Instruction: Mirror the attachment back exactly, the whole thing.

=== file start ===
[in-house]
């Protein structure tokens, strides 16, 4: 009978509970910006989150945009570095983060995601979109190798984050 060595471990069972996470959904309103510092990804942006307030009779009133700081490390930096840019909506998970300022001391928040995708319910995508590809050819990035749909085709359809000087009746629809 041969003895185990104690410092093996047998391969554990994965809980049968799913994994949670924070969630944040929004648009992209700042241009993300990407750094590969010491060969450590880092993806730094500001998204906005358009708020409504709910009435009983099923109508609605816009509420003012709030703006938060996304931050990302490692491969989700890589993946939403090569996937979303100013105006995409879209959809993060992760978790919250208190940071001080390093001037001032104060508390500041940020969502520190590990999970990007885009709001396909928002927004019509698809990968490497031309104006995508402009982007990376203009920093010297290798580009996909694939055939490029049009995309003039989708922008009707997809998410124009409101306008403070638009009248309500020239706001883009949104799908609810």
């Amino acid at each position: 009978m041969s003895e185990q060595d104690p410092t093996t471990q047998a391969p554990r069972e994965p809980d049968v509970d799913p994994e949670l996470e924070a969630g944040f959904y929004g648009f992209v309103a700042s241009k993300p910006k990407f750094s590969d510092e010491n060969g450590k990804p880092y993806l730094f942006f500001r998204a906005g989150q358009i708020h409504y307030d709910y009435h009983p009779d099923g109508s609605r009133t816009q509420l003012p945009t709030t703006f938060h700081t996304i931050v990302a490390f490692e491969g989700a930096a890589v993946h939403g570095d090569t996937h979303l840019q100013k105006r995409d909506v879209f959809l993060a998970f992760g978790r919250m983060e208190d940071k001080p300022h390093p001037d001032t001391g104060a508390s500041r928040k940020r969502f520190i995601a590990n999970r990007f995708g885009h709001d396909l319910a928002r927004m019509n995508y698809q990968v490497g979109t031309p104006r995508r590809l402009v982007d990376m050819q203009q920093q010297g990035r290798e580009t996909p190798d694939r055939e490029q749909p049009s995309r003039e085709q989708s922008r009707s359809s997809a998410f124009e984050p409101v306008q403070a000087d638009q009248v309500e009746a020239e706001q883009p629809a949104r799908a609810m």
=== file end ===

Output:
[in-house]
């Protein structure tokens, strides 16, 4: 009978509970910006989150945009570095983060995601979109190798984050 060595471990069972996470959904309103510092990804942006307030009779009133700081490390930096840019909506998970300022001391928040995708319910995508590809050819990035749909085709359809000087009746629809 041969003895185990104690410092093996047998391969554990994965809980049968799913994994949670924070969630944040929004648009992209700042241009993300990407750094590969010491060969450590880092993806730094500001998204906005358009708020409504709910009435009983099923109508609605816009509420003012709030703006938060996304931050990302490692491969989700890589993946939403090569996937979303100013105006995409879209959809993060992760978790919250208190940071001080390093001037001032104060508390500041940020969502520190590990999970990007885009709001396909928002927004019509698809990968490497031309104006995508402009982007990376203009920093010297290798580009996909694939055939490029049009995309003039989708922008009707997809998410124009409101306008403070638009009248309500020239706001883009949104799908609810």
């Amino acid at each position: 009978m041969s003895e185990q060595d104690p410092t093996t471990q047998a391969p554990r069972e994965p809980d049968v509970d799913p994994e949670l996470e924070a969630g944040f959904y929004g648009f992209v309103a700042s241009k993300p910006k990407f750094s590969d510092e010491n060969g450590k990804p880092y993806l730094f942006f500001r998204a906005g989150q358009i708020h409504y307030d709910y009435h009983p009779d099923g109508s609605r009133t816009q509420l003012p945009t709030t703006f938060h700081t996304i931050v990302a490390f490692e491969g989700a930096a890589v993946h939403g570095d090569t996937h979303l840019q100013k105006r995409d909506v879209f959809l993060a998970f992760g978790r919250m983060e208190d940071k001080p300022h390093p001037d001032t001391g104060a508390s500041r928040k940020r969502f520190i995601a590990n999970r990007f995708g885009h709001d396909l319910a928002r927004m019509n995508y698809q990968v490497g979109t031309p104006r995508r590809l402009v982007d990376m050819q203009q920093q010297g990035r290798e580009t996909p190798d694939r055939e490029q749909p049009s995309r003039e085709q989708s922008r009707s359809s997809a998410f124009e984050p409101v306008q403070a000087d638009q009248v309500e009746a020239e706001q883009p629809a949104r799908a609810m």